Thursday, December 29, 2005

A Hume Rebuttal

In the wake of my post this morning on some reflections offered by the late Cardinal Basil Hume of Westminster, I received an e.mail calling his legacy into question vis a vis Hume's handling of cases of sex abuse by clergy.

Such clarifications of the record, especially those which deal with an issue as traumatic and devastating as the epidemic of abuse, are necessary to put things in their proper light and achieve the purification both of memory and history for purposes of a more fruitful future.

In its entirety below is the opening statement of the e.mail.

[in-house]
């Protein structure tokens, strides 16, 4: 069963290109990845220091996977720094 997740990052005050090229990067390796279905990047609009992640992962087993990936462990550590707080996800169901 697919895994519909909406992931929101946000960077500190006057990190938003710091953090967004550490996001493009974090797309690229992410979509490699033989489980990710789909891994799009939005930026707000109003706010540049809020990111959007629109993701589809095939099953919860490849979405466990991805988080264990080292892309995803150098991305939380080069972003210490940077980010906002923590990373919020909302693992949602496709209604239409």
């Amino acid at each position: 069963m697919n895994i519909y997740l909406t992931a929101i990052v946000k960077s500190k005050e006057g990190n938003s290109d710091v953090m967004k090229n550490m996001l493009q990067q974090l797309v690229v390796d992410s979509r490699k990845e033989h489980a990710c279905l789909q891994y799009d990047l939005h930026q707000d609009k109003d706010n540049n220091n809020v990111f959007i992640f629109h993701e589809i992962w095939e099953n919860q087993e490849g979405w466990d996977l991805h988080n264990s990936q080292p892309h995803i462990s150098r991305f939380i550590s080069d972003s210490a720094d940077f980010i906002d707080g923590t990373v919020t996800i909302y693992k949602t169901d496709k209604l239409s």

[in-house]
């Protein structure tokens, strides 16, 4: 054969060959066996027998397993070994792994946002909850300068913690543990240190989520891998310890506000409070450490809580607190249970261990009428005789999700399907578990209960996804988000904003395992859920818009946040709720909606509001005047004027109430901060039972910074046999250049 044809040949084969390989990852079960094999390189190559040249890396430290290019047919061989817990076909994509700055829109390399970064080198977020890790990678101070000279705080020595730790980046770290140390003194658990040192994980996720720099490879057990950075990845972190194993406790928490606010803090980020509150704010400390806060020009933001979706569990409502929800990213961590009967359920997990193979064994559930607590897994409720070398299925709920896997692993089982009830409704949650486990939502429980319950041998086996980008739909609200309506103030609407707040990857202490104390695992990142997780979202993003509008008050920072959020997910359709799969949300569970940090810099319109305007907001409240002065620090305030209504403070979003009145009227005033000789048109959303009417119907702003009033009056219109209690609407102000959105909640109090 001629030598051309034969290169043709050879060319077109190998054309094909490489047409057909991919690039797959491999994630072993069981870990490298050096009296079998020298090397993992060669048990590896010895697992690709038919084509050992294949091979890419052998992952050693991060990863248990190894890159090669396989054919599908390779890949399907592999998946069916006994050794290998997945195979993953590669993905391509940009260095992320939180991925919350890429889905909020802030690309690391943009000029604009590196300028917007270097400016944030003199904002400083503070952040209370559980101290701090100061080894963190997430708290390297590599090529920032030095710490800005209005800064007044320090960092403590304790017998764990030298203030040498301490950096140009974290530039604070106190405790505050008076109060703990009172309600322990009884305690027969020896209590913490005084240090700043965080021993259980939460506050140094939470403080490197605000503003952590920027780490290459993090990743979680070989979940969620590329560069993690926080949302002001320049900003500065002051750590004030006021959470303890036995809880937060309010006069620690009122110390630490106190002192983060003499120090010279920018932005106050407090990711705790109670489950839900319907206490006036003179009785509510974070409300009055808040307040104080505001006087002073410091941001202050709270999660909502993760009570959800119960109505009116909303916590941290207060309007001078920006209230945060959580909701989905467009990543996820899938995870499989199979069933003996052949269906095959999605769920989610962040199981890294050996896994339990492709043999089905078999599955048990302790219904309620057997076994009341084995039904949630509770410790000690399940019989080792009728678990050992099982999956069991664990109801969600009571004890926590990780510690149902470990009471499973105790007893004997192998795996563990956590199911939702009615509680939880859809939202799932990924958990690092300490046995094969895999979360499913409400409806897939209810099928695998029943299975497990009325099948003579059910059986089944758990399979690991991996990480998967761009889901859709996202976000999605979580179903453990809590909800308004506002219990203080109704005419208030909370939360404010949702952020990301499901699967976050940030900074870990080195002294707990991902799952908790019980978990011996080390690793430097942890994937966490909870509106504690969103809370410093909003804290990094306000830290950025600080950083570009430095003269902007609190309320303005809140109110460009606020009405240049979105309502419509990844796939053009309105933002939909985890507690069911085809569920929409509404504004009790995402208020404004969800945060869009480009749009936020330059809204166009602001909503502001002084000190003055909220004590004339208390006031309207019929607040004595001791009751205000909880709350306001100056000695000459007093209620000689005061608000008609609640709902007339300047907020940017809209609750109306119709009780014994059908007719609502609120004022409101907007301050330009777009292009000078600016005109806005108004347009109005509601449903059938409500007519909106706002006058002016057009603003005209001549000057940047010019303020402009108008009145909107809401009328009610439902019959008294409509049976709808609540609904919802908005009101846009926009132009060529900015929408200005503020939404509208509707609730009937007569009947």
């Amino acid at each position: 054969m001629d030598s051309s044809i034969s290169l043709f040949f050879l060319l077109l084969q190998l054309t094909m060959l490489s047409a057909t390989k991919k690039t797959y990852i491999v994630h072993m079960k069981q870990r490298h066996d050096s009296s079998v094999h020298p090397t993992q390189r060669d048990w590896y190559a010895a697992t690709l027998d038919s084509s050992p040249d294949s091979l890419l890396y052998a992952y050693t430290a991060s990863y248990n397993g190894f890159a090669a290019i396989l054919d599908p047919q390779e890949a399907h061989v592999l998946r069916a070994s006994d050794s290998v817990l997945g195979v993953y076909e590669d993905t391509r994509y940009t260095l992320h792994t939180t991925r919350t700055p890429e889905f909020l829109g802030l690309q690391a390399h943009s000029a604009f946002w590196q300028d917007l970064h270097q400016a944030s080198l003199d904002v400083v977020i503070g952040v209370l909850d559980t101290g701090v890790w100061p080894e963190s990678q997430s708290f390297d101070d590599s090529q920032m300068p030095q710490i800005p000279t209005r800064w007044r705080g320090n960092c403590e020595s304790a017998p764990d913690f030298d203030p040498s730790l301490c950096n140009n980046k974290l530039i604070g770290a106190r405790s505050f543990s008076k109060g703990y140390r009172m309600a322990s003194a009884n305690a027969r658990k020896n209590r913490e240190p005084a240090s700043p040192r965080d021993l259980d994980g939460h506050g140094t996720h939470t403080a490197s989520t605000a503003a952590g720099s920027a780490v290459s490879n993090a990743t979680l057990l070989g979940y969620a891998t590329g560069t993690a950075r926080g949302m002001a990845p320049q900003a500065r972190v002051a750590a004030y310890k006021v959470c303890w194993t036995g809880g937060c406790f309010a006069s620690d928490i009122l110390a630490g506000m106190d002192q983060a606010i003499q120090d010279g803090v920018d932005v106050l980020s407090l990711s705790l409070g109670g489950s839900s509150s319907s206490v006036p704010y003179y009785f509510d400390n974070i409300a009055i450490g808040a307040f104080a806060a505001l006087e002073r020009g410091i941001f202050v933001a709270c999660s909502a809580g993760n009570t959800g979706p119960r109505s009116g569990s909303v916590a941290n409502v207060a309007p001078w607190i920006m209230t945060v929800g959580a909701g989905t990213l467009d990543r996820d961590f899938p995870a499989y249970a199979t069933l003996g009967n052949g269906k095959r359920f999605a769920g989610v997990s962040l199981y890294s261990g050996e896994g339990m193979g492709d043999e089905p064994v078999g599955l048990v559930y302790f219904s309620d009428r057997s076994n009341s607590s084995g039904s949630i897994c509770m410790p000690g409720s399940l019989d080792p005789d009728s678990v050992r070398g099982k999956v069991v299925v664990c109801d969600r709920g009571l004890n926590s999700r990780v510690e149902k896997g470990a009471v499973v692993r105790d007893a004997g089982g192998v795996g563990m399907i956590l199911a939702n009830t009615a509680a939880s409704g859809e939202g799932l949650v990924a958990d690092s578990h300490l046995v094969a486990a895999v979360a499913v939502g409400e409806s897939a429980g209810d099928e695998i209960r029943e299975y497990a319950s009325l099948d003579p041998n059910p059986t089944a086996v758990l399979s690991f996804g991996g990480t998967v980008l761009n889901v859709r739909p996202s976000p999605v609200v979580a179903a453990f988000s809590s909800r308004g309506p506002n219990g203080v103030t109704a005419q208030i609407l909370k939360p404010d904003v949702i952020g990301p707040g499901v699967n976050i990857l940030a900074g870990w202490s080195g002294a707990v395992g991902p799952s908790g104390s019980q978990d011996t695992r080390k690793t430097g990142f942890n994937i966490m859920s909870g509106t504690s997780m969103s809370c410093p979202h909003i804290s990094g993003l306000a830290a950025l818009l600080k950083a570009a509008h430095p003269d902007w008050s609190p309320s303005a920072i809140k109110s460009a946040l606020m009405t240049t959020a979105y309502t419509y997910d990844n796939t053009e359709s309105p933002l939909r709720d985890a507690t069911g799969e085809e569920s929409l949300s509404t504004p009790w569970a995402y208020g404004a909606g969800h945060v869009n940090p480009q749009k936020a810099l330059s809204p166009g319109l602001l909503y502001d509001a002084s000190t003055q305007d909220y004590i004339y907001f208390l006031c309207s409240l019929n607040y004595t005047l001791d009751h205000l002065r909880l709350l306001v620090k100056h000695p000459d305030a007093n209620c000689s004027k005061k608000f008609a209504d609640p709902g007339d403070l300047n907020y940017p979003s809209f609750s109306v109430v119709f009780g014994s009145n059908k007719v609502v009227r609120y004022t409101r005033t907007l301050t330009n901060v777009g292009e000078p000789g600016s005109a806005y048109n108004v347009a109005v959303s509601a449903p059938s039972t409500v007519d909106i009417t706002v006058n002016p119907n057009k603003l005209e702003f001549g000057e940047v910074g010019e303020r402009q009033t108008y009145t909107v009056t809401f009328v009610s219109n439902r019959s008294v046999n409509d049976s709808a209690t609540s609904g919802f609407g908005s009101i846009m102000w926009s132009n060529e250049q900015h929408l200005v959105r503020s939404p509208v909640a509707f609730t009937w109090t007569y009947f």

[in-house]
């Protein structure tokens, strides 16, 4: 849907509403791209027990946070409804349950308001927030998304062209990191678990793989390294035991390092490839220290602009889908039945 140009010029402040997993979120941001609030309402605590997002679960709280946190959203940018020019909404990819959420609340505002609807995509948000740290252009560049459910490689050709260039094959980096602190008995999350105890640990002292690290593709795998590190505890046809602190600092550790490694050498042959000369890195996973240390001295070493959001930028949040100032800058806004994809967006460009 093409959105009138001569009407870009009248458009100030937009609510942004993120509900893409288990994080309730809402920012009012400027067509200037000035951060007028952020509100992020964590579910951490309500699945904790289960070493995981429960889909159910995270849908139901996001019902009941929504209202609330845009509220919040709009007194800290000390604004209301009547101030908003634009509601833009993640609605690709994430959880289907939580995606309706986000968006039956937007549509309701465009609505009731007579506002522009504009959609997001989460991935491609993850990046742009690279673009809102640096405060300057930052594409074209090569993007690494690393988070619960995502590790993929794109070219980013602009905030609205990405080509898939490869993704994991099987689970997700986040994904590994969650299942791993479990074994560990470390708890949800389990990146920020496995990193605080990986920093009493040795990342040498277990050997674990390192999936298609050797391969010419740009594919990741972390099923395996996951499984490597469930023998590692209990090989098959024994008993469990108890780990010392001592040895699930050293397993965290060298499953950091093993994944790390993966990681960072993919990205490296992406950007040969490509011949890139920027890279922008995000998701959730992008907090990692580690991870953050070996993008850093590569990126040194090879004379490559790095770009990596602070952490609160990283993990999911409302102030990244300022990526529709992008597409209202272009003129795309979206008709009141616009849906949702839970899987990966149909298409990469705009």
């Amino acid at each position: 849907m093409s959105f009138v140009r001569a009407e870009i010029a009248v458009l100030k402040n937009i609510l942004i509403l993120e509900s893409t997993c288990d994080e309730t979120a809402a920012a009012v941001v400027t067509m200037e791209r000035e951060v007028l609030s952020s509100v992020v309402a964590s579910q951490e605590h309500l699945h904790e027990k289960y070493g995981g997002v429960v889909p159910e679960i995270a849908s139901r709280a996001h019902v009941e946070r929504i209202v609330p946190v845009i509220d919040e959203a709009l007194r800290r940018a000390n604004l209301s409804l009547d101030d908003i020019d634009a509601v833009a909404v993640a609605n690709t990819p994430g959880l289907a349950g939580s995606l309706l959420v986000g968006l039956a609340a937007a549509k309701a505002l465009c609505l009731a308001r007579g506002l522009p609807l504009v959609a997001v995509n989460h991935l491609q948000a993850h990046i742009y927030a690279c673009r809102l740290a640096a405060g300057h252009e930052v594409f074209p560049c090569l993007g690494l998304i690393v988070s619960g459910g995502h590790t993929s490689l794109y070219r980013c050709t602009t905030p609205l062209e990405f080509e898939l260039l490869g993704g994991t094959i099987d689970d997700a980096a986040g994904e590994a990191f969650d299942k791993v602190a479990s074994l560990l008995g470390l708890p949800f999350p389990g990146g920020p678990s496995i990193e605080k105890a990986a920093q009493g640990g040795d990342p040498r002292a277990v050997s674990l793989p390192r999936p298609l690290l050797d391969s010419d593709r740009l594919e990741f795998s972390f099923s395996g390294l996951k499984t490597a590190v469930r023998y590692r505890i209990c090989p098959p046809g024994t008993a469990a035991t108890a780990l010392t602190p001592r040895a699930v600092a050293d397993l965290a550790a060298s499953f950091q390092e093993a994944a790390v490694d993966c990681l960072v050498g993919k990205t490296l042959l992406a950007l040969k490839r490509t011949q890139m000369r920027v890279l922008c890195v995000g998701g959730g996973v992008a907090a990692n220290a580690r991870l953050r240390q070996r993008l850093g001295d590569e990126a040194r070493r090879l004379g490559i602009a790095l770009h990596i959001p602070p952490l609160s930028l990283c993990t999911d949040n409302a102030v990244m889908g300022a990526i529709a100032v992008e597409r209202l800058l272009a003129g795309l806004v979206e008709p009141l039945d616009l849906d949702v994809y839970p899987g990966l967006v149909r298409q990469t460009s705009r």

After coming across your laudatory comments on the late Cardinal Hume on your blog 'Whispers in the Loggia', I thought you might have taken into account his tolerance of sexual abuse, described in the articles below. This tolerance was of a piece with his pastoral approach generally. Attendance at Mass in the Catholic Church in England and Wales fell markedly during his time as Cardinal (by 14% in the 1980s, 28% in the 1990s; Hume was appointed in 1976 and died in 1999). This fall was largely the result of the faith not being passed on to the next generation (figures for those aged 65 and over in the Catholic Church in 1979, 1989, and 1999 were 13 percent, 16 percent, and 22 percent). Hume not only did not do anything about this problem, he refused to admit that there was a problem; perhaps partly becasue he was typical of his generation of upper-class Englishmen in thinking of leadership as consisting in managing decline. Hume was a charming man who knew how to say the right thing to the right audience, but as a bishop and a Christian he was a failure. (Covering up the sexual abuse of boys makes you a failure as a Christian.)